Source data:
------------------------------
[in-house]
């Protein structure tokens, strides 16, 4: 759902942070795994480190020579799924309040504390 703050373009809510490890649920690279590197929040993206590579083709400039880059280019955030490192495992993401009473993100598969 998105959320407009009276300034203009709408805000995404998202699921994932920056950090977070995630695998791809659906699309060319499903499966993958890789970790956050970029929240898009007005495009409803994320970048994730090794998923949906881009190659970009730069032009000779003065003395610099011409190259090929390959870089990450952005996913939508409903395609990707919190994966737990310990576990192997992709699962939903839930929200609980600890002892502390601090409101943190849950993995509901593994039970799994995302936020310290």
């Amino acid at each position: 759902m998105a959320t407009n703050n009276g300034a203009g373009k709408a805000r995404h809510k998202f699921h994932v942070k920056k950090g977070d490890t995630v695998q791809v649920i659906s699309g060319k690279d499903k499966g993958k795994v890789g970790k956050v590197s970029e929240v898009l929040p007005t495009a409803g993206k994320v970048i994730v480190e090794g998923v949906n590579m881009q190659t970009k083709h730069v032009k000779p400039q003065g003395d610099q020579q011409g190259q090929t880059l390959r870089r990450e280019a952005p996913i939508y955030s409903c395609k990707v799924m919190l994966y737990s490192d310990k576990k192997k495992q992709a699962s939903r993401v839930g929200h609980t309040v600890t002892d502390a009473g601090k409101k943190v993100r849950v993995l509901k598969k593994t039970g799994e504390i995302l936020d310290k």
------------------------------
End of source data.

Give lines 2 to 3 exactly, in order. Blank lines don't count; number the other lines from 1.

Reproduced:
């Protein structure tokens, strides 16, 4: 759902942070795994480190020579799924309040504390 703050373009809510490890649920690279590197929040993206590579083709400039880059280019955030490192495992993401009473993100598969 998105959320407009009276300034203009709408805000995404998202699921994932920056950090977070995630695998791809659906699309060319499903499966993958890789970790956050970029929240898009007005495009409803994320970048994730090794998923949906881009190659970009730069032009000779003065003395610099011409190259090929390959870089990450952005996913939508409903395609990707919190994966737990310990576990192997992709699962939903839930929200609980600890002892502390601090409101943190849950993995509901593994039970799994995302936020310290």
């Amino acid at each position: 759902m998105a959320t407009n703050n009276g300034a203009g373009k709408a805000r995404h809510k998202f699921h994932v942070k920056k950090g977070d490890t995630v695998q791809v649920i659906s699309g060319k690279d499903k499966g993958k795994v890789g970790k956050v590197s970029e929240v898009l929040p007005t495009a409803g993206k994320v970048i994730v480190e090794g998923v949906n590579m881009q190659t970009k083709h730069v032009k000779p400039q003065g003395d610099q020579q011409g190259q090929t880059l390959r870089r990450e280019a952005p996913i939508y955030s409903c395609k990707v799924m919190l994966y737990s490192d310990k576990k192997k495992q992709a699962s939903r993401v839930g929200h609980t309040v600890t002892d502390a009473g601090k409101k943190v993100r849950v993995l509901k598969k593994t039970g799994e504390i995302l936020d310290k």